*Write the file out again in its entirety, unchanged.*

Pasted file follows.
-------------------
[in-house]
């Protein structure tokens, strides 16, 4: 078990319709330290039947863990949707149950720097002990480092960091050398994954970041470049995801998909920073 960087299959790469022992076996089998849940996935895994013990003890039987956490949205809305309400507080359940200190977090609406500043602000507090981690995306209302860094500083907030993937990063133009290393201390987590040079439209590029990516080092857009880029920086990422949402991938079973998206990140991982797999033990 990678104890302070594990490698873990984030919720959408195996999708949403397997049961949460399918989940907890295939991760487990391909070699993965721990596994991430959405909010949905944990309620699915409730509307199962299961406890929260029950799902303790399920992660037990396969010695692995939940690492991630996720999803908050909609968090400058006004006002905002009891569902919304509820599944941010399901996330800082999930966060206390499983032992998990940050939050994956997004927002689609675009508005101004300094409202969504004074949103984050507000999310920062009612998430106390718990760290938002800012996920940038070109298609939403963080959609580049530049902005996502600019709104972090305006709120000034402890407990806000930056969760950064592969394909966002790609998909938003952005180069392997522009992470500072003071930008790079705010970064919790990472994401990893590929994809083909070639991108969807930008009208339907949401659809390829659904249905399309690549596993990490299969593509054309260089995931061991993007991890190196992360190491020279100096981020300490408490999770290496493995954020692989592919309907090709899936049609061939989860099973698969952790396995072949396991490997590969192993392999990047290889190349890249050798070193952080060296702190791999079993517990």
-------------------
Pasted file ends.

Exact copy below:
[in-house]
């Protein structure tokens, strides 16, 4: 078990319709330290039947863990949707149950720097002990480092960091050398994954970041470049995801998909920073 960087299959790469022992076996089998849940996935895994013990003890039987956490949205809305309400507080359940200190977090609406500043602000507090981690995306209302860094500083907030993937990063133009290393201390987590040079439209590029990516080092857009880029920086990422949402991938079973998206990140991982797999033990 990678104890302070594990490698873990984030919720959408195996999708949403397997049961949460399918989940907890295939991760487990391909070699993965721990596994991430959405909010949905944990309620699915409730509307199962299961406890929260029950799902303790399920992660037990396969010695692995939940690492991630996720999803908050909609968090400058006004006002905002009891569902919304509820599944941010399901996330800082999930966060206390499983032992998990940050939050994956997004927002689609675009508005101004300094409202969504004074949103984050507000999310920062009612998430106390718990760290938002800012996920940038070109298609939403963080959609580049530049902005996502600019709104972090305006709120000034402890407990806000930056969760950064592969394909966002790609998909938003952005180069392997522009992470500072003071930008790079705010970064919790990472994401990893590929994809083909070639991108969807930008009208339907949401659809390829659904249905399309690549596993990490299969593509054309260089995931061991993007991890190196992360190491020279100096981020300490408490999770290496493995954020692989592919309907090709899936049609061939989860099973698969952790396995072949396991490997590969192993392999990047290889190349890249050798070193952080060296702190791999079993517990």